# Correlation energies within the range-separated RPA¶

One of the less attractive features of calculating the electronic correlation energy within the random-phase approximation (RPA) is having to describe the \(1/r\) divergence of the Coulomb interaction. Describing this divergence in a plane-wave basis set requires in turn a large basis set for the response function \(\chi^{KS}(\omega)\), and this soon becomes very demanding on computational resources.

The scheme proposed in Ref. 1 tries to avoid this problem by considering the RPA energy with an effective Coulomb interaction \(v^{LR}\), i.e.

where:

The error function \(\text{erf}(x)\) quickly goes to zero at the origin and tends to 1 at large \(x\). Thus \(v^{LR}\) is identical to the Coulomb interaction in the long-range (LR) limit, but goes smoothly to zero at small distance. The transition between long and short-range (SR) behaviour is governed by the range-separation parameter \(r_c\), which is chosen by the user. In the limit of very small \(r_c\) the full RPA is restored.

The remaining problem is how to restore the SR part of the Coulomb interaction. The solution of Ref. 1 is to use a local-density approximation and the homogeneous electron gas, and write

where

The quantities \(\varepsilon_c^{RPA}(n)\) and \(\varepsilon_c^{LR}(n,r_c)\) are the correlation energies (normalized to the appropriate number of electrons) of the homogeneous electron gas (HEG), calculated with the full Coulomb interaction and with only the long-range part, respectively. The total correlation energy is evaluted as \(E_c^{LR-RPA} + E_c^{SR-RPA}\). Note that the quantity \(n^v(\vec{r})\) is the density of valence electrons, i.e. only the electrons which are used to construct \(\chi^{KS}\). In PAW language this quantity is the “all-electron valence density”.

Of course it should be remembered that partitioning the correlation energy in this way will only yield the exact RPA result either in the limit of vanishing \(r_c\) or (trivially) for the HEG. Ref. 1 applies the scheme for a variety of systems. Here we focus on one example and calculate the correlation energy of bulk Si as a function of \(r_c\), and compare it to the full RPA result.

## Example 1: Correlation energy of silicon¶

The range-separated RPA calculations are performed in the same framework as the RPA, so it may also be useful to consult the tutorials Calculating RPA correlation energies. We start with a converged ground-state calculation to get the electronic wavefunctions:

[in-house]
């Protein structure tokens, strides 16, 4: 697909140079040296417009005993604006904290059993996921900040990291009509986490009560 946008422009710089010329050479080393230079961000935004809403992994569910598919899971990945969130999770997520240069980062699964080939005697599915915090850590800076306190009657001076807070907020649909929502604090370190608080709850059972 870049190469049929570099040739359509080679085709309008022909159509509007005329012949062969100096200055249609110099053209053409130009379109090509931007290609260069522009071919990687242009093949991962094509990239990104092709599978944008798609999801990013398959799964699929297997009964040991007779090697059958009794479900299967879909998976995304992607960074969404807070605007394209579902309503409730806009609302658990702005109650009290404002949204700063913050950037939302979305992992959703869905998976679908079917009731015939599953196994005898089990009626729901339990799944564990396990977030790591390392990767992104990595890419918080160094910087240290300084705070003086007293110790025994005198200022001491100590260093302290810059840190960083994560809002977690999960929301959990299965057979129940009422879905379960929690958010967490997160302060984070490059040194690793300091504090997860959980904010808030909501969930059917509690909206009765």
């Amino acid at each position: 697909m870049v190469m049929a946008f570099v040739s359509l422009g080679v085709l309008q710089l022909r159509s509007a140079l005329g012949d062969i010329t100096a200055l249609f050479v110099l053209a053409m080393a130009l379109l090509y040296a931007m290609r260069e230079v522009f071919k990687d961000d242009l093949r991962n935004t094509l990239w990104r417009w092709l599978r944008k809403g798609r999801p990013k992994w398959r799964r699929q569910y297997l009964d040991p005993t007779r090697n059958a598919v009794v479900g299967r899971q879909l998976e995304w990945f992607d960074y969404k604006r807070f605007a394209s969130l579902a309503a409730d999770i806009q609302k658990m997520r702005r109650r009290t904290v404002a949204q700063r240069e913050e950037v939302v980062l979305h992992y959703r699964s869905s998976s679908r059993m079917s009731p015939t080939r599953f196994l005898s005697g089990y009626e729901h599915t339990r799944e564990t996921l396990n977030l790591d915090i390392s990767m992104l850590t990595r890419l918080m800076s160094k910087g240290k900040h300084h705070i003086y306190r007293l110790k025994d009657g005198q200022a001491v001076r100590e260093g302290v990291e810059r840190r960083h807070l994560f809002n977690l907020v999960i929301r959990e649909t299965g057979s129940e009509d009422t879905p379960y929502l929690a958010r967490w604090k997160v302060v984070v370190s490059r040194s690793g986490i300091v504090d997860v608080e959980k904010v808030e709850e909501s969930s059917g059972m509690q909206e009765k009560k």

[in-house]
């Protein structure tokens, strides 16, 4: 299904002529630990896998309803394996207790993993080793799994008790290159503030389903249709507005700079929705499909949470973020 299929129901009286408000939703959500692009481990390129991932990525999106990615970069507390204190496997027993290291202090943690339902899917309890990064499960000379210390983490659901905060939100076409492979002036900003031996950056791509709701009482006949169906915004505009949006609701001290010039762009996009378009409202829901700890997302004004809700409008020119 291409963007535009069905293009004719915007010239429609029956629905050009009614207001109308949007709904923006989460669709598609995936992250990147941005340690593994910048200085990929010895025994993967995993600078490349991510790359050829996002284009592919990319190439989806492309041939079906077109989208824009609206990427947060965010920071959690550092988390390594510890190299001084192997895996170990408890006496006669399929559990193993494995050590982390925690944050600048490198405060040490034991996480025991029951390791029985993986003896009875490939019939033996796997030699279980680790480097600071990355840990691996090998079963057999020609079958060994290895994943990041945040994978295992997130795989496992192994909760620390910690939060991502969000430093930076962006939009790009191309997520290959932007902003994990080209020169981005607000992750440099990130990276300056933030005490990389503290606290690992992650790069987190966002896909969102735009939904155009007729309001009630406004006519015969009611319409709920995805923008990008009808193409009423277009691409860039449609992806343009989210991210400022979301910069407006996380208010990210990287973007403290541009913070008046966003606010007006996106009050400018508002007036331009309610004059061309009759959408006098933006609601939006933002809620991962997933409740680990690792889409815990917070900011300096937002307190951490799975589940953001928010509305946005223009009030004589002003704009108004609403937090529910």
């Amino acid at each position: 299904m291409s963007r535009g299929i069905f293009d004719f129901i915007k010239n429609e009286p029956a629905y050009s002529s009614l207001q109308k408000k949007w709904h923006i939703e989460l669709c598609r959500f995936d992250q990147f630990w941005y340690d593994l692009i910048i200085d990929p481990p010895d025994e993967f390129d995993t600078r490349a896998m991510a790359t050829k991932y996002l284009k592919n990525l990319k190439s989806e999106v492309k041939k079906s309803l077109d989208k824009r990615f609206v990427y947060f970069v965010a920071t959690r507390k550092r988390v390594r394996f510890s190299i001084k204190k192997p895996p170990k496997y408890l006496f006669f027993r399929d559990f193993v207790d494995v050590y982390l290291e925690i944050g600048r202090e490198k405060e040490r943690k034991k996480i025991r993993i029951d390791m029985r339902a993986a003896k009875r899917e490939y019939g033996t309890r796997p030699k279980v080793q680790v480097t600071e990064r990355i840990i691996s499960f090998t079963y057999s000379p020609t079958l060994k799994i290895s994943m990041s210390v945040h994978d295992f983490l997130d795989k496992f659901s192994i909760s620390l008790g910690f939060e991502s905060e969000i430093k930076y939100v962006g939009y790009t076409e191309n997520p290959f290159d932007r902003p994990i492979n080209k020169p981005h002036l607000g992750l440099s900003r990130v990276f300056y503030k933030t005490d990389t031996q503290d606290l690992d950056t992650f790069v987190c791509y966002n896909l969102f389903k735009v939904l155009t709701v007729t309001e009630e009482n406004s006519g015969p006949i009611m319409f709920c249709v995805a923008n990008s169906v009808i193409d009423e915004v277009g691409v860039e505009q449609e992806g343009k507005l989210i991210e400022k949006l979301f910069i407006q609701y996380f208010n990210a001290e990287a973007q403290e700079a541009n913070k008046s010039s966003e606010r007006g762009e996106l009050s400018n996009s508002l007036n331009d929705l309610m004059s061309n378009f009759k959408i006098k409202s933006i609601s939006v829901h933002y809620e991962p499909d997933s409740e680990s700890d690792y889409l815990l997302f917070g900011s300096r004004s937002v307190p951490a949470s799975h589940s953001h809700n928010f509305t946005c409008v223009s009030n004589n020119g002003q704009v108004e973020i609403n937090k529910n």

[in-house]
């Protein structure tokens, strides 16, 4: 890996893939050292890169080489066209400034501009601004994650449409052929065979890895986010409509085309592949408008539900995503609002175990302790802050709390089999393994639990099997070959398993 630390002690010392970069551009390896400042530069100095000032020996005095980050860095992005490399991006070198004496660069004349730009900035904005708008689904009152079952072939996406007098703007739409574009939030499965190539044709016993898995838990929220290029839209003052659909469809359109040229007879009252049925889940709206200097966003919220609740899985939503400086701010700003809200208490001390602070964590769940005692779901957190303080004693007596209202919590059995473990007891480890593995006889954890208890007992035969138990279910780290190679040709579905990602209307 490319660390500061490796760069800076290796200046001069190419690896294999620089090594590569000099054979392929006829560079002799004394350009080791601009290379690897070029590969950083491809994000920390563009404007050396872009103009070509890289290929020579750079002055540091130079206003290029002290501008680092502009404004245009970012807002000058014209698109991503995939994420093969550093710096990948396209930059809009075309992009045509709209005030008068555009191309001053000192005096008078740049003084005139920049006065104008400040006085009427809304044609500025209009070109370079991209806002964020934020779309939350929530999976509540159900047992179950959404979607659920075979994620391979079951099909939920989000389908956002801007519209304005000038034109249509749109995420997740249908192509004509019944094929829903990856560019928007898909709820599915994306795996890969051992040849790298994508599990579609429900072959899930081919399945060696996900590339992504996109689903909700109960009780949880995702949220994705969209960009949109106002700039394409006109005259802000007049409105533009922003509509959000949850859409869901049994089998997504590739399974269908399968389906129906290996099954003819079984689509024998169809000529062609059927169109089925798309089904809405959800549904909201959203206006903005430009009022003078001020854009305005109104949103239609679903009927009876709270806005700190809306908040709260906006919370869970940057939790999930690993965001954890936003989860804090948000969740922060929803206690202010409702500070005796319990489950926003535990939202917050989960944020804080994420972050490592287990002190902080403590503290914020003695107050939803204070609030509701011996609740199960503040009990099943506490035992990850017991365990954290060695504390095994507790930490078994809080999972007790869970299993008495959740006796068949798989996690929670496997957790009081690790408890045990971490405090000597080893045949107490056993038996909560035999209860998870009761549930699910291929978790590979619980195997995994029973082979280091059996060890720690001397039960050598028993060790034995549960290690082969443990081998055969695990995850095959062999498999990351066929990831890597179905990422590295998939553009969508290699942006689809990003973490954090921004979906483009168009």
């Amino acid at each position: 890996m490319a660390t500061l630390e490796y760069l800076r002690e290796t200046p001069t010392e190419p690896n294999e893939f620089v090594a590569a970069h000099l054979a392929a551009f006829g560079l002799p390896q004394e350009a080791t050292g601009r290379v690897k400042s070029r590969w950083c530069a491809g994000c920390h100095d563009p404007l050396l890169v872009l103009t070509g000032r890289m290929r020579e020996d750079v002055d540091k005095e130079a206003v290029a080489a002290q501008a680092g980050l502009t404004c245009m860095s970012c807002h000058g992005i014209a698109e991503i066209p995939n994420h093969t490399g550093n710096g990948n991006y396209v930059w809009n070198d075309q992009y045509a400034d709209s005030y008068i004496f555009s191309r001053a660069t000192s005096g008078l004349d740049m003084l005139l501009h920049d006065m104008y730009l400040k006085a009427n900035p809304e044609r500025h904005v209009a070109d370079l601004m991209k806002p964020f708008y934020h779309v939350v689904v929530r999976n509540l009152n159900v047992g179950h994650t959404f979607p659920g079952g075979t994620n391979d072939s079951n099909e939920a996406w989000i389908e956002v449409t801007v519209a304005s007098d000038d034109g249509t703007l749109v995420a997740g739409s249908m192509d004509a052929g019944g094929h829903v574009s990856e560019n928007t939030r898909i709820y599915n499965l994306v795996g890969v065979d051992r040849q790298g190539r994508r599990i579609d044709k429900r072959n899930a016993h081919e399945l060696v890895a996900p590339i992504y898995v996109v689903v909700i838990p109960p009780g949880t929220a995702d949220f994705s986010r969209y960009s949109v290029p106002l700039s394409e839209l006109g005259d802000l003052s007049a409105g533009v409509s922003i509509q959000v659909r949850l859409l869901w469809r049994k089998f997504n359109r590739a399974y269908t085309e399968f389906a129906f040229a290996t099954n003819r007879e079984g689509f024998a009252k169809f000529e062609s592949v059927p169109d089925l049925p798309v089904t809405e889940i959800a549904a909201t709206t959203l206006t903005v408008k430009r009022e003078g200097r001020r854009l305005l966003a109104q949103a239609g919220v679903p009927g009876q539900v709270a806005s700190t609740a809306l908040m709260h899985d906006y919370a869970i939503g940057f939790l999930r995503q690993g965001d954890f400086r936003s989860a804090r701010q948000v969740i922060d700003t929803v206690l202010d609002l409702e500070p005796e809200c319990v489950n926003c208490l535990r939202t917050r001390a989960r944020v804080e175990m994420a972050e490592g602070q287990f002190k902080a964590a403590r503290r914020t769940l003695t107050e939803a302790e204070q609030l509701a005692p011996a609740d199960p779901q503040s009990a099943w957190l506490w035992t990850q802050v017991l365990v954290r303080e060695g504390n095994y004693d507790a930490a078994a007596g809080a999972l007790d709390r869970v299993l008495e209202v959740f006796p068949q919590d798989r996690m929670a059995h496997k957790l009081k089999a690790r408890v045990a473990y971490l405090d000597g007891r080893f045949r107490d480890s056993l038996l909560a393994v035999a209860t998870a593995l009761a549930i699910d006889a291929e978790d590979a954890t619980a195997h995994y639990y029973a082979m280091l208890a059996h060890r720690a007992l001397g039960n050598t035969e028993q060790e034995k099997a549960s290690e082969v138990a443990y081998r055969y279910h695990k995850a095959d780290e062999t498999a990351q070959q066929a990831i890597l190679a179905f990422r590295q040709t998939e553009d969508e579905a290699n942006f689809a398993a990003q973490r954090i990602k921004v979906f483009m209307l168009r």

```
from ase.build import bulk
from gpaw import GPAW, FermiDirac
from gpaw.wavefunctions.pw import PW
bulk_si = bulk('Si', a=5.42935602)
calc = GPAW(mode=PW(400.0),
xc='LDA',
occupations=FermiDirac(width=0.01),
kpts={'size': (4, 4, 4), 'gamma': True},
parallel={'domain': 1},
txt='si.gs.txt')
bulk_si.calc = calc
E_lda = bulk_si.get_potential_energy()
calc.diagonalize_full_hamiltonian()
calc.write('si.lda_wfcs.gpw', mode='all')
```

This calculation will take about a minute on a single CPU. Now we use the following script to get the RPA correlation in the range-separated approach, using a number of values for \(r_c\). For the values of the plane-wave cutoff and number of bands used to evaluate \(\chi^{KS}\), we use the values reported in Ref. 1:

```
from gpaw.xc.fxc import FXCCorrelation
from ase.units import Hartree
from ase.parallel import paropen
resultfile = paropen('range_results.dat', 'w')
# Standard RPA result
resultfile.write(str(0.0) + ' ' + str(-12.250) + '\n')
# Suggested parameters from Bruneval, PRL 108, 256403 (2012)
rc_list = [0.5, 1.0, 2.0, 3.0, 4.0]
cutoff_list = [11.0, 5.0, 2.25, 0.75, 0.75]
nbnd_list = [500, 200, 100, 50, 40]
for rc, ec, nbnd in zip(rc_list, cutoff_list, nbnd_list):
fxc = FXCCorrelation('si.lda_wfcs.gpw',
xc='range_RPA',
txt='si_range.' + str(rc) + '.txt',
range_rc=rc)
E_i = fxc.calculate(ecut=[ec * Hartree], nbands=nbnd)
resultfile.write(str(rc) + ' ' + str(E_i[0]) + '\n')
```

This script should take about 10 minutes when run on 8 CPUs. If you look in one of
the output files, e.g. `si_range.4.0.txt`

, you should find the line

`Short range correlation energy/unit cell = -11.7496 eV`

which is \(E_c^{SR-RPA}\). The code then reports the total RPA energy \(E_c^{LR-RPA} + E_c^{SR-RPA}\) at the end of the file.

Below we plot these numbers, and compare to the RPA energy calculated in the standard approach (\(r_c=0\)). The same plot is reported in 1 (Fig. 1). One can see that for \(r_c<2\), there is pretty good agreement between the range-separated and standard approaches. The difference is, the range-separated approach requires less computational firepower (e.g. a cutoff of 80 eV at \(r_c=2\), compared to 400 eV for the standard approach).

We end with the reminder that there is no such thing as a free lunch, and this
scheme requires careful testing on a system-by-system basis. As its name suggests,
\(r_c\) is a parameter; larger values allow faster convergence, but reduced
accuracy. Also, the construction
of the all-electron valence density on the grid can sometimes throw up problems,
so you are strongly advised to check that the `Density integrates to XXX electrons`

line in the output file delivers the expected number of valence electrons.